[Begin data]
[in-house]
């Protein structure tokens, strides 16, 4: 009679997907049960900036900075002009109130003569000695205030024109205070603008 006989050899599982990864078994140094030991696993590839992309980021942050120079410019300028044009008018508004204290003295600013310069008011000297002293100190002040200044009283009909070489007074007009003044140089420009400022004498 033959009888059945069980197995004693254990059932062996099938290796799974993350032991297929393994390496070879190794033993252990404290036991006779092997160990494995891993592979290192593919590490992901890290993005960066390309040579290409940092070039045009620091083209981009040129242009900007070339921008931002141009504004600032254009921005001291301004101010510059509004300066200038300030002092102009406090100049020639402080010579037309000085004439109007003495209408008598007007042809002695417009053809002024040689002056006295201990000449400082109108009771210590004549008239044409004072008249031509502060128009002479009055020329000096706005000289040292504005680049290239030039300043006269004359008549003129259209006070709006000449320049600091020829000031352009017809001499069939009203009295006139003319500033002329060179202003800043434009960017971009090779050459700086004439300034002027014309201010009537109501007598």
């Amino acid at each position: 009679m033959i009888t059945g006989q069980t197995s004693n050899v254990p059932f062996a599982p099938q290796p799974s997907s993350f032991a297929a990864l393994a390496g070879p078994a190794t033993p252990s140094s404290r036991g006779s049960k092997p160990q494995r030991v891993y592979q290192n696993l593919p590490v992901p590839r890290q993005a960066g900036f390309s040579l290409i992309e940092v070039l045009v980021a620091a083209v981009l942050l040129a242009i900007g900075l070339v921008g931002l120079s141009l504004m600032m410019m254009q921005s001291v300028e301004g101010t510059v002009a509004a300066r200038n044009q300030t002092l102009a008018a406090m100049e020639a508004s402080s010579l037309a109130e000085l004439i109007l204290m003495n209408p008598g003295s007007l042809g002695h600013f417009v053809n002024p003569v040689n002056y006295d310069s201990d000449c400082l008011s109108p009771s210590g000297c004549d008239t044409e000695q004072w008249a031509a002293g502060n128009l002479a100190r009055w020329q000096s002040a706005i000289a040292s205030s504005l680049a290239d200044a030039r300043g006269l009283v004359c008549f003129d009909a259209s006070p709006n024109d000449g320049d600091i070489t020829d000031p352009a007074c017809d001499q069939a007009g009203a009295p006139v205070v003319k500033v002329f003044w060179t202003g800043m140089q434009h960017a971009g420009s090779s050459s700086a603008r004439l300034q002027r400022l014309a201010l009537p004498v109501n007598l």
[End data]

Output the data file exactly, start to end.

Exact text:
[in-house]
């Protein structure tokens, strides 16, 4: 009679997907049960900036900075002009109130003569000695205030024109205070603008 006989050899599982990864078994140094030991696993590839992309980021942050120079410019300028044009008018508004204290003295600013310069008011000297002293100190002040200044009283009909070489007074007009003044140089420009400022004498 033959009888059945069980197995004693254990059932062996099938290796799974993350032991297929393994390496070879190794033993252990404290036991006779092997160990494995891993592979290192593919590490992901890290993005960066390309040579290409940092070039045009620091083209981009040129242009900007070339921008931002141009504004600032254009921005001291301004101010510059509004300066200038300030002092102009406090100049020639402080010579037309000085004439109007003495209408008598007007042809002695417009053809002024040689002056006295201990000449400082109108009771210590004549008239044409004072008249031509502060128009002479009055020329000096706005000289040292504005680049290239030039300043006269004359008549003129259209006070709006000449320049600091020829000031352009017809001499069939009203009295006139003319500033002329060179202003800043434009960017971009090779050459700086004439300034002027014309201010009537109501007598």
């Amino acid at each position: 009679m033959i009888t059945g006989q069980t197995s004693n050899v254990p059932f062996a599982p099938q290796p799974s997907s993350f032991a297929a990864l393994a390496g070879p078994a190794t033993p252990s140094s404290r036991g006779s049960k092997p160990q494995r030991v891993y592979q290192n696993l593919p590490v992901p590839r890290q993005a960066g900036f390309s040579l290409i992309e940092v070039l045009v980021a620091a083209v981009l942050l040129a242009i900007g900075l070339v921008g931002l120079s141009l504004m600032m410019m254009q921005s001291v300028e301004g101010t510059v002009a509004a300066r200038n044009q300030t002092l102009a008018a406090m100049e020639a508004s402080s010579l037309a109130e000085l004439i109007l204290m003495n209408p008598g003295s007007l042809g002695h600013f417009v053809n002024p003569v040689n002056y006295d310069s201990d000449c400082l008011s109108p009771s210590g000297c004549d008239t044409e000695q004072w008249a031509a002293g502060n128009l002479a100190r009055w020329q000096s002040a706005i000289a040292s205030s504005l680049a290239d200044a030039r300043g006269l009283v004359c008549f003129d009909a259209s006070p709006n024109d000449g320049d600091i070489t020829d000031p352009a007074c017809d001499q069939a007009g009203a009295p006139v205070v003319k500033v002329f003044w060179t202003g800043m140089q434009h960017a971009g420009s090779s050459s700086a603008r004439l300034q002027r400022l014309a201010l009537p004498v109501n007598l």